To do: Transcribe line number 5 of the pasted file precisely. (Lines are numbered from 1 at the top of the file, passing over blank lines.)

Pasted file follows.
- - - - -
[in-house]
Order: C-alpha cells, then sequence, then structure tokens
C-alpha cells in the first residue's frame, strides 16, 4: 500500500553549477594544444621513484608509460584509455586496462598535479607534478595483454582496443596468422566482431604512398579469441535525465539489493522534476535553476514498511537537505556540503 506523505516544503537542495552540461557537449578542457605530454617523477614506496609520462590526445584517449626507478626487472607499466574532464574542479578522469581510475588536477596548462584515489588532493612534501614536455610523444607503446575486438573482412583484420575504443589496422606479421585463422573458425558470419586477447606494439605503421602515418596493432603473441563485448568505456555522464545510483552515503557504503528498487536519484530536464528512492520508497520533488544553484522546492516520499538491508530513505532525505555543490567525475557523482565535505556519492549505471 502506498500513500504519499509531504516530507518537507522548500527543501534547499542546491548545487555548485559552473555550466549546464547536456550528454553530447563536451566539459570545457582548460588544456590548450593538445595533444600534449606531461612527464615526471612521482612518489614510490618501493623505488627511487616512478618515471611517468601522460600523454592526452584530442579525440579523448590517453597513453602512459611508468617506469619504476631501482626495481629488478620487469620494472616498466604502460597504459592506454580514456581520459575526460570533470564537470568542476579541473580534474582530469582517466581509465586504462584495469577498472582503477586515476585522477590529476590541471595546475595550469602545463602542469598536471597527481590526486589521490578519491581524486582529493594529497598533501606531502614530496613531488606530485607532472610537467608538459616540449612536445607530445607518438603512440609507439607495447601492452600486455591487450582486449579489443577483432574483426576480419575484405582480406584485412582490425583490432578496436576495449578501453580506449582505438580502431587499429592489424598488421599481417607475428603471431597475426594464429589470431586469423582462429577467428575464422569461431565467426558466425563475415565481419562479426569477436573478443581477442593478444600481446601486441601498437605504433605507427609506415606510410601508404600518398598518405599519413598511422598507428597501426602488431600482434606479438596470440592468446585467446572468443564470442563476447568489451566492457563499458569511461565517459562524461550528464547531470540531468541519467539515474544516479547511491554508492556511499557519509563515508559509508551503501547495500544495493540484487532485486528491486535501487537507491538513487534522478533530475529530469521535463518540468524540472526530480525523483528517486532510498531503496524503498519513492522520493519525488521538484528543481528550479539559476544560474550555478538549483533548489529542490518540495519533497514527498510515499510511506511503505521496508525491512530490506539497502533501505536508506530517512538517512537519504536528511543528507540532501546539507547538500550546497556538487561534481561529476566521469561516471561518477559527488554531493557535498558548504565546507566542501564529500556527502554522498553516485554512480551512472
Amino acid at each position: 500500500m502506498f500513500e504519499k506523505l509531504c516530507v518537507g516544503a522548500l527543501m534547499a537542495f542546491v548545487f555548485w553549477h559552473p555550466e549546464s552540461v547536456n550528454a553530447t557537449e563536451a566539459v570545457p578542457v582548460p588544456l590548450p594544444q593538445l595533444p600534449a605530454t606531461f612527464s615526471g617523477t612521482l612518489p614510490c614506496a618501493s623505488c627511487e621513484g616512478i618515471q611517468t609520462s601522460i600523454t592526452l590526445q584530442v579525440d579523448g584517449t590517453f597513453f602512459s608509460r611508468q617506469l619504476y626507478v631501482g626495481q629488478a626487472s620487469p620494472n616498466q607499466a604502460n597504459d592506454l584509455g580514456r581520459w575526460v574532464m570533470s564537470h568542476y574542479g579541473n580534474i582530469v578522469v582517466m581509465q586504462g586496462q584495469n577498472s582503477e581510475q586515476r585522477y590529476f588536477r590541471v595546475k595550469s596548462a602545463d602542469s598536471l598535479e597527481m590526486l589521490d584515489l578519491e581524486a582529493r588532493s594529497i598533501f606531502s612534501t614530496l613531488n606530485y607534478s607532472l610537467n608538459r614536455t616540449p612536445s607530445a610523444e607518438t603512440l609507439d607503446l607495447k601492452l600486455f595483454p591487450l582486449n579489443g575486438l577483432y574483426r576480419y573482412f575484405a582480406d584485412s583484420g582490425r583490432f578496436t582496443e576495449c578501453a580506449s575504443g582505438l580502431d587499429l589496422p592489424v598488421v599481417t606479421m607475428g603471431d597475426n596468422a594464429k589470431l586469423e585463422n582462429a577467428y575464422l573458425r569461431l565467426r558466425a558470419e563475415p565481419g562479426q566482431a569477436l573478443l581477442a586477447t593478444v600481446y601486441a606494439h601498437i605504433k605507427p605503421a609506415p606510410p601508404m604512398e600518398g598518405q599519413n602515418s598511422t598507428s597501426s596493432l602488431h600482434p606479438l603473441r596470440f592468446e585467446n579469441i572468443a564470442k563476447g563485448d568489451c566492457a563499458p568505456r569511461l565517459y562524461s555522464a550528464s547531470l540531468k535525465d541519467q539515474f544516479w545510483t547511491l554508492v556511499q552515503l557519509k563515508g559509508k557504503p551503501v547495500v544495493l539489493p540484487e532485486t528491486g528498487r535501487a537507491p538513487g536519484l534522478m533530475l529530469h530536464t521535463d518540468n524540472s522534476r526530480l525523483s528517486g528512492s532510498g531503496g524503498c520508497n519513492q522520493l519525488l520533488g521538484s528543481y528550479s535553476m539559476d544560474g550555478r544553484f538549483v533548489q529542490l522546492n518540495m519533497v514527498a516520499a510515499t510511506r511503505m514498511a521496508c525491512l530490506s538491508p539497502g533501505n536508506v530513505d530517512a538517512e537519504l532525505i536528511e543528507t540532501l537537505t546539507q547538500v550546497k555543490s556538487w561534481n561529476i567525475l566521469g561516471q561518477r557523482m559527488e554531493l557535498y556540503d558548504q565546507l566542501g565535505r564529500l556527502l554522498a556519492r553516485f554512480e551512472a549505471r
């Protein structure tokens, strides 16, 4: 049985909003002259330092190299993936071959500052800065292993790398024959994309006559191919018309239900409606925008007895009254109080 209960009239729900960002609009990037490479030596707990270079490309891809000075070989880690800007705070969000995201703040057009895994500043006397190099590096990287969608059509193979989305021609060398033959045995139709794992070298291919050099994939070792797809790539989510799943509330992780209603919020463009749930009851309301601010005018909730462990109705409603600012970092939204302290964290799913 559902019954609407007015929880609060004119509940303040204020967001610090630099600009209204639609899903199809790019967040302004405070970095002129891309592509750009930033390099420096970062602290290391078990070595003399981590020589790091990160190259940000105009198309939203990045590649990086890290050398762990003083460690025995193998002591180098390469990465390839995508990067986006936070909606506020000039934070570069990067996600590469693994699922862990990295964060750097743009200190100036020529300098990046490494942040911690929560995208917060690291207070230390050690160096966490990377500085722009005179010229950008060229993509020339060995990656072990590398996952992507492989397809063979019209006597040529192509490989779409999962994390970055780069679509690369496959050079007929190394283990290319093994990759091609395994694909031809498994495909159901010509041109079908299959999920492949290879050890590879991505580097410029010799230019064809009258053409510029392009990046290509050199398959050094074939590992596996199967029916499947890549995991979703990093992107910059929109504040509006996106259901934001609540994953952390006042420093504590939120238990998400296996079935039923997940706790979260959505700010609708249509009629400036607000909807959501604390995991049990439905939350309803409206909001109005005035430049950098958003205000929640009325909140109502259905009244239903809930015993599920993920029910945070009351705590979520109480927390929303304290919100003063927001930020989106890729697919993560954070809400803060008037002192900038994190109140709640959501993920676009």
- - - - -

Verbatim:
């Protein structure tokens, strides 16, 4: 049985909003002259330092190299993936071959500052800065292993790398024959994309006559191919018309239900409606925008007895009254109080 209960009239729900960002609009990037490479030596707990270079490309891809000075070989880690800007705070969000995201703040057009895994500043006397190099590096990287969608059509193979989305021609060398033959045995139709794992070298291919050099994939070792797809790539989510799943509330992780209603919020463009749930009851309301601010005018909730462990109705409603600012970092939204302290964290799913 559902019954609407007015929880609060004119509940303040204020967001610090630099600009209204639609899903199809790019967040302004405070970095002129891309592509750009930033390099420096970062602290290391078990070595003399981590020589790091990160190259940000105009198309939203990045590649990086890290050398762990003083460690025995193998002591180098390469990465390839995508990067986006936070909606506020000039934070570069990067996600590469693994699922862990990295964060750097743009200190100036020529300098990046490494942040911690929560995208917060690291207070230390050690160096966490990377500085722009005179010229950008060229993509020339060995990656072990590398996952992507492989397809063979019209006597040529192509490989779409999962994390970055780069679509690369496959050079007929190394283990290319093994990759091609395994694909031809498994495909159901010509041109079908299959999920492949290879050890590879991505580097410029010799230019064809009258053409510029392009990046290509050199398959050094074939590992596996199967029916499947890549995991979703990093992107910059929109504040509006996106259901934001609540994953952390006042420093504590939120238990998400296996079935039923997940706790979260959505700010609708249509009629400036607000909807959501604390995991049990439905939350309803409206909001109005005035430049950098958003205000929640009325909140109502259905009244239903809930015993599920993920029910945070009351705590979520109480927390929303304290919100003063927001930020989106890729697919993560954070809400803060008037002192900038994190109140709640959501993920676009």